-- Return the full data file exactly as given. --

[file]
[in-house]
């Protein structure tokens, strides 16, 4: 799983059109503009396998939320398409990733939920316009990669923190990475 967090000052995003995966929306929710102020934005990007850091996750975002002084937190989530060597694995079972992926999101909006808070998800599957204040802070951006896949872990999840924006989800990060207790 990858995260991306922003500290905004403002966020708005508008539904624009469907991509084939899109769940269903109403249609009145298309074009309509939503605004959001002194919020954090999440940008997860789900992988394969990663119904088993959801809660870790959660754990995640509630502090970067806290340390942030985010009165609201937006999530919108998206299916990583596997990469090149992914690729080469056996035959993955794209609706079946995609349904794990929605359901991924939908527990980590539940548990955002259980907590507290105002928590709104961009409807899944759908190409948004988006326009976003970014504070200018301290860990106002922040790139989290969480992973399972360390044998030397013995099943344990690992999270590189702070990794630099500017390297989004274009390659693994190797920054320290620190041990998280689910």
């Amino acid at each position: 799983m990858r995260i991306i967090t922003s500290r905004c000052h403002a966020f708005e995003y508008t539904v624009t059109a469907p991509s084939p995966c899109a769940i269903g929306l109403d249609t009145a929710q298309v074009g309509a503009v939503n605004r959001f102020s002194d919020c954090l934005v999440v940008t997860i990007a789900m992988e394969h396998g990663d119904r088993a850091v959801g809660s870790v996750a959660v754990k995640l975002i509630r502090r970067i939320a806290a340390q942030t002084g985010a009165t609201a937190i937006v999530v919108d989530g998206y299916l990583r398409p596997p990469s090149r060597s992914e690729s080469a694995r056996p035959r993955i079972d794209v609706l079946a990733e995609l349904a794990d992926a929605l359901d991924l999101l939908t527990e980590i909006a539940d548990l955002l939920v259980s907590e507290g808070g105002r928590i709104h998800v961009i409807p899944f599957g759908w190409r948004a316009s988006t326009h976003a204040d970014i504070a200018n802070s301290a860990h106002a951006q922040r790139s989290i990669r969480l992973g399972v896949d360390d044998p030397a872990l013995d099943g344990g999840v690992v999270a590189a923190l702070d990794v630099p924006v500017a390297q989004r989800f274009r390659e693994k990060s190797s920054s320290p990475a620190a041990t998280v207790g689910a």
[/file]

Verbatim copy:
[in-house]
């Protein structure tokens, strides 16, 4: 799983059109503009396998939320398409990733939920316009990669923190990475 967090000052995003995966929306929710102020934005990007850091996750975002002084937190989530060597694995079972992926999101909006808070998800599957204040802070951006896949872990999840924006989800990060207790 990858995260991306922003500290905004403002966020708005508008539904624009469907991509084939899109769940269903109403249609009145298309074009309509939503605004959001002194919020954090999440940008997860789900992988394969990663119904088993959801809660870790959660754990995640509630502090970067806290340390942030985010009165609201937006999530919108998206299916990583596997990469090149992914690729080469056996035959993955794209609706079946995609349904794990929605359901991924939908527990980590539940548990955002259980907590507290105002928590709104961009409807899944759908190409948004988006326009976003970014504070200018301290860990106002922040790139989290969480992973399972360390044998030397013995099943344990690992999270590189702070990794630099500017390297989004274009390659693994190797920054320290620190041990998280689910």
């Amino acid at each position: 799983m990858r995260i991306i967090t922003s500290r905004c000052h403002a966020f708005e995003y508008t539904v624009t059109a469907p991509s084939p995966c899109a769940i269903g929306l109403d249609t009145a929710q298309v074009g309509a503009v939503n605004r959001f102020s002194d919020c954090l934005v999440v940008t997860i990007a789900m992988e394969h396998g990663d119904r088993a850091v959801g809660s870790v996750a959660v754990k995640l975002i509630r502090r970067i939320a806290a340390q942030t002084g985010a009165t609201a937190i937006v999530v919108d989530g998206y299916l990583r398409p596997p990469s090149r060597s992914e690729s080469a694995r056996p035959r993955i079972d794209v609706l079946a990733e995609l349904a794990d992926a929605l359901d991924l999101l939908t527990e980590i909006a539940d548990l955002l939920v259980s907590e507290g808070g105002r928590i709104h998800v961009i409807p899944f599957g759908w190409r948004a316009s988006t326009h976003a204040d970014i504070a200018n802070s301290a860990h106002a951006q922040r790139s989290i990669r969480l992973g399972v896949d360390d044998p030397a872990l013995d099943g344990g999840v690992v999270a590189a923190l702070d990794v630099p924006v500017a390297q989004r989800f274009r390659e693994k990060s190797s920054s320290p990475a620190a041990t998280v207790g689910a």